The weekend is upon us, and with it a chance to sit back, relax and consume massive amounts of sci-fi, fantasy and horror pop culture. In The Geekender, our writers share a bit about what they're reading, watching and playing -- and we want to hear from you. Let us know what's on your plate in the comments!
Matt Dorville: I don't know if you know this about geeks, but we definitely have "comfort food" when it comes to shows, comics, movies or videogames. When I was young, it was the game Bubble Bobble (which is plain genius). Today, it is the Syfy show Defiance. If you haven't seen it before, it's about a city built over the ruins of St. Louis, full of different species that must learn to live together. The show has soap opera elements and the main character is a little bit of a Han Solo character, but for me, it's like tomato soup on a rainy day: plain comfort. This weekend I'm going to be catching up on Season 3, which I've only heard good things about, so I'm very excited. And who knows? If it rains. I'll make some soup as well.
Trent Moore: While Marvel Comics tears its world apart and puts it back together, I've been digging into a fantastic 'book that tells a story (mostly) far away from all the Secret Wars insanity: Silver Surfer. The ongoing series, written by Dan Slott, with art by Michael and Laura Allred, takes a pop art vibe into the weird and wacky world of deep space. It follows the iconic Silver Surfer and his new pal, Dawn Greenwood, who stumble into all kinds of trouble while touring the universe. More than just about any comic on the market these days, this series is pure, smart fun. It also brings a level of humanity that Norrin Radd has rarely seen, and is worth the price of admission alone for the vibrant and gorgeous art. Update your pull list accordingly.
Aaron Sagers: Ernie Cline tapped into the 1980s generation with the fantastic novel Ready Player One in 2011, and he returns to level up with the new sci-fi novel Armada. Imagining a world where every alien invasion movie and videogame was essentially preparation, and training, for humanity to accept and fend off an extraterrestrial threat, Cline delivers a great adventure centered around a high school ho-hum-turned-hero. The book once more includes well-known and obscure geek culture references, as well as the heart and humor that Cline excelled at in Ready Player One.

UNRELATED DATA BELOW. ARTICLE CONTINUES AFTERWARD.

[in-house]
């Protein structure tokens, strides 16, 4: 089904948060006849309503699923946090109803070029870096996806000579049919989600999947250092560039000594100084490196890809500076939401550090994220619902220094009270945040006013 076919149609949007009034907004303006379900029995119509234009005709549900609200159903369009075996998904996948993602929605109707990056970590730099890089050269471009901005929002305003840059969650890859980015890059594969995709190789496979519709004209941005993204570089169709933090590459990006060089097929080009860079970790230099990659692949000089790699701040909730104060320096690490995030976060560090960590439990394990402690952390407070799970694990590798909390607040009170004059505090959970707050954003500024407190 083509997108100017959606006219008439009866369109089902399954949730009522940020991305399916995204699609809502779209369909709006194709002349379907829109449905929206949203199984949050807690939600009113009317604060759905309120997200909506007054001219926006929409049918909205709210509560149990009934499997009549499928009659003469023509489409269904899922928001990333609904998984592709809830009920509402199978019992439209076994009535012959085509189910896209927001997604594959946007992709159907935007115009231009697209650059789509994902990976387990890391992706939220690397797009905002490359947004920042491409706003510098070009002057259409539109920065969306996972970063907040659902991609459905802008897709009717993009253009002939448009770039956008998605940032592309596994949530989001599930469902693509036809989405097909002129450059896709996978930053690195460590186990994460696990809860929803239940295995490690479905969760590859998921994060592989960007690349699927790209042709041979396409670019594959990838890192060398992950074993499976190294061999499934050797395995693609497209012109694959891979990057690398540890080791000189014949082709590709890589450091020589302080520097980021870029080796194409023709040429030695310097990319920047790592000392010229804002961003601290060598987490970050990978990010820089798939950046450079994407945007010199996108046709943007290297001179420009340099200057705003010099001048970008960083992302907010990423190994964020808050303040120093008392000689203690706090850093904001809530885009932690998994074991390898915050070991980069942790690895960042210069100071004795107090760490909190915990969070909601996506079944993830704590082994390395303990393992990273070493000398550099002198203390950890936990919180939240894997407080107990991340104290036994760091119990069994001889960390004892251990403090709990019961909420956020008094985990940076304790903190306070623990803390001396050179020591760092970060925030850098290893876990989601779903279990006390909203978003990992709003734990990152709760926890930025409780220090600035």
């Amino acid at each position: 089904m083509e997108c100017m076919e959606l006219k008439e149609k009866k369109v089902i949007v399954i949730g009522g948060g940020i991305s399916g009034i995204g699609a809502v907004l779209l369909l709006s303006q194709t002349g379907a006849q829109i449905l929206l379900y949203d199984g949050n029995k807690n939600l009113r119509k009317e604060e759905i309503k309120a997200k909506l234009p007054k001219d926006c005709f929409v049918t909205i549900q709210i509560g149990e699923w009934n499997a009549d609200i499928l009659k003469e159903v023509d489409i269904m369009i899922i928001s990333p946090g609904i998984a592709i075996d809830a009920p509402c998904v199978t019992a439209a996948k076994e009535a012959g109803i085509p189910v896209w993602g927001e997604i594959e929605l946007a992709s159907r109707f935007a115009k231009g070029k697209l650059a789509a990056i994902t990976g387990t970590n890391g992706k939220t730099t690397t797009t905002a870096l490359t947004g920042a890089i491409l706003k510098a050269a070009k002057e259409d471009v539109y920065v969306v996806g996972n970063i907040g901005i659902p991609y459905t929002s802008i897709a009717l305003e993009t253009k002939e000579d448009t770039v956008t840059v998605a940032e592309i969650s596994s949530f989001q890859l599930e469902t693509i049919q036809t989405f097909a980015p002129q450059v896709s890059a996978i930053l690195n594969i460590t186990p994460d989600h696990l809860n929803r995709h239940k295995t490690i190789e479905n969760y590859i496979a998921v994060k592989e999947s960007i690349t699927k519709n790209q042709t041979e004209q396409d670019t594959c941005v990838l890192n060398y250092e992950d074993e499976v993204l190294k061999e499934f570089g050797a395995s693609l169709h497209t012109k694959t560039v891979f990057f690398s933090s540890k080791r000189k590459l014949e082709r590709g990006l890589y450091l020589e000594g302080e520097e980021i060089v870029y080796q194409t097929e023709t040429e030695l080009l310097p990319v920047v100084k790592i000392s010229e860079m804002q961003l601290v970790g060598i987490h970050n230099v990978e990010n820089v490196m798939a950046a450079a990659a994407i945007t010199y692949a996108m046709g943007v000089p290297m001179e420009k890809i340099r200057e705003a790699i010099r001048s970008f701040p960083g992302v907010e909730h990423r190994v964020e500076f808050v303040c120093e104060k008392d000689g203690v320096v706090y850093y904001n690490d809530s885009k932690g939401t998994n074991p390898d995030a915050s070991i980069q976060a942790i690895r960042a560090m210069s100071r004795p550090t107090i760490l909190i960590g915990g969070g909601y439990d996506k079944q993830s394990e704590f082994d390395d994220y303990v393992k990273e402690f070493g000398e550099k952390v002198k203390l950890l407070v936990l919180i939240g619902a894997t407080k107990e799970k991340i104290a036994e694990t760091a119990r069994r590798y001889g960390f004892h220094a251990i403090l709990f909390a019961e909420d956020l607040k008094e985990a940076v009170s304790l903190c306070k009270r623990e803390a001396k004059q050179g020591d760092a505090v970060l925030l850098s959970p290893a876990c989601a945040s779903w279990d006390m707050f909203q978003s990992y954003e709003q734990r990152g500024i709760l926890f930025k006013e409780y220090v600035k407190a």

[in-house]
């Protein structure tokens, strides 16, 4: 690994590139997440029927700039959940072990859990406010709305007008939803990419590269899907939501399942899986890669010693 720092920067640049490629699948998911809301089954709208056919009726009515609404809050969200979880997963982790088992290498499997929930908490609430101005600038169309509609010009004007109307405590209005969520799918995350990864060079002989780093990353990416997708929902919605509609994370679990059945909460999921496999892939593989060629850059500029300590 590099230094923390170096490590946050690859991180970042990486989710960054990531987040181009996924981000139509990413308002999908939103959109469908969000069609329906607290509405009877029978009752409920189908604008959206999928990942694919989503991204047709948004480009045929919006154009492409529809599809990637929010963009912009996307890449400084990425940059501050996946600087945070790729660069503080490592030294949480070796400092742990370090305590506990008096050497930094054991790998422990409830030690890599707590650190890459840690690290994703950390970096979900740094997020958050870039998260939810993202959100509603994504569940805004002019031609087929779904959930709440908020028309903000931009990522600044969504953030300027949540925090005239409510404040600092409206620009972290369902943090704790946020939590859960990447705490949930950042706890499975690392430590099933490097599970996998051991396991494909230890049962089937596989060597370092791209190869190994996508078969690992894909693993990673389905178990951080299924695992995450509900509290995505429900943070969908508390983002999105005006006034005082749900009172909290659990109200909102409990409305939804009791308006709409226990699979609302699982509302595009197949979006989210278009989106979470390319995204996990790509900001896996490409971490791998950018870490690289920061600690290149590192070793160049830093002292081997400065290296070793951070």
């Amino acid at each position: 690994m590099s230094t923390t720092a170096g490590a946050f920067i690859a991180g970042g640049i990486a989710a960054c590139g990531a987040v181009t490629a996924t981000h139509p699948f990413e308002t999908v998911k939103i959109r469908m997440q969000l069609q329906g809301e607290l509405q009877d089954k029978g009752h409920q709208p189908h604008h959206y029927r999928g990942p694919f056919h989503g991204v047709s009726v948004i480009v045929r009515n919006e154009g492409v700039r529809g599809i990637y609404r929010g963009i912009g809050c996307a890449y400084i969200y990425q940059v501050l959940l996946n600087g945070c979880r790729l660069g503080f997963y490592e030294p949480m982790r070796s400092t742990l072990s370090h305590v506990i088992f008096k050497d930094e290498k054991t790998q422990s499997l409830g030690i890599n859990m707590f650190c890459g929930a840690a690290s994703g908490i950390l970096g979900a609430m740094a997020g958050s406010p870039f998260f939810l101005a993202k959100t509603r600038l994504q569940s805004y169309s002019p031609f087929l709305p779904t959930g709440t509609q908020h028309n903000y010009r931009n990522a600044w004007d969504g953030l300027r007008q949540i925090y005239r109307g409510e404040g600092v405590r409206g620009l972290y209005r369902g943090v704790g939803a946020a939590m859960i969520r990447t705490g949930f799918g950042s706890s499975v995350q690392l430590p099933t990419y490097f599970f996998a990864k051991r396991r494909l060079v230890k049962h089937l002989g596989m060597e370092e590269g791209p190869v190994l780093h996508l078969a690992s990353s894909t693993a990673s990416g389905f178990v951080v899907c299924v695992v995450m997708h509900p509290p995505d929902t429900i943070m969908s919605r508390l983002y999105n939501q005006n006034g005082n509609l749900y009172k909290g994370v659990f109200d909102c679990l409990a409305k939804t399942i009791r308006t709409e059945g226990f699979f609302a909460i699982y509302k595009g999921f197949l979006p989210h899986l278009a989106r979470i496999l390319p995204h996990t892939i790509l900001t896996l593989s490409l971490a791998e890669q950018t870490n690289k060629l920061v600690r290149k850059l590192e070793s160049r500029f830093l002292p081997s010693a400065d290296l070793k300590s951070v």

Don Kaye: While at Comic-Con, I picked up two trade paperbacks of a comic book series called Letter 44. The story takes place more or less in the present, with the president-elect of the United States being handed a letter by his predecessor revealing that there is an alien presence lurking in the solar system, which the government has not disclosed. A secret mission sent to intercept and investigate them is getting close to its destination. Everything the new president has planned to tackle may have to be put on hold. I was so fascinated by the premise that I bought both volumes on the spot (something I do, occasionally). Hopefully, I won't regret that decision after reading the first one!
Krystal Clark: After this week, I'll finally be caught up with the DC Animated Universe. The last film on my list is Batman vs. Robin. A few weeks ago, I watched the Caped Crusader try to connect with his estranged son, Damian (in Son of Batman), with mixed results. Unfortunately, his attempt at fatherhood was too little, too late. In Batman vs Robin, Damian and Bruce butt heads on a professional and personal level. As crime fighters, their different ideologies continue to cause problems, so much so that a dangerous group called the Court of Owls use it to their advantage. Dun! Dun! Dun!
Ernie Estrella: Right before Comic-Con, I picked up the first five issues of Eric Stephenson and Simon Gane's They're Not Like Us, which tells the story of gifted Millennials. It's been compared to the magic era of Marvel's Silver Age X-Men, and now I have the time to see if that's true. I know it seems like the vault in your mind devoted to superheroes can be too full to welcome a new title outside the Big Two, but I'm always applauding brave attempts. Given Marvel's de-emphasizing of their X-Men line, I'm ready for a new dive into the teen mutant pool with fresh ideas, as well as Stephenson's commentary on today's youth. UK indie artist Simon Gane flexes his guns here, and with Jordie Bellaire's always bringing her A-game on colors, I know I'm in for a treat.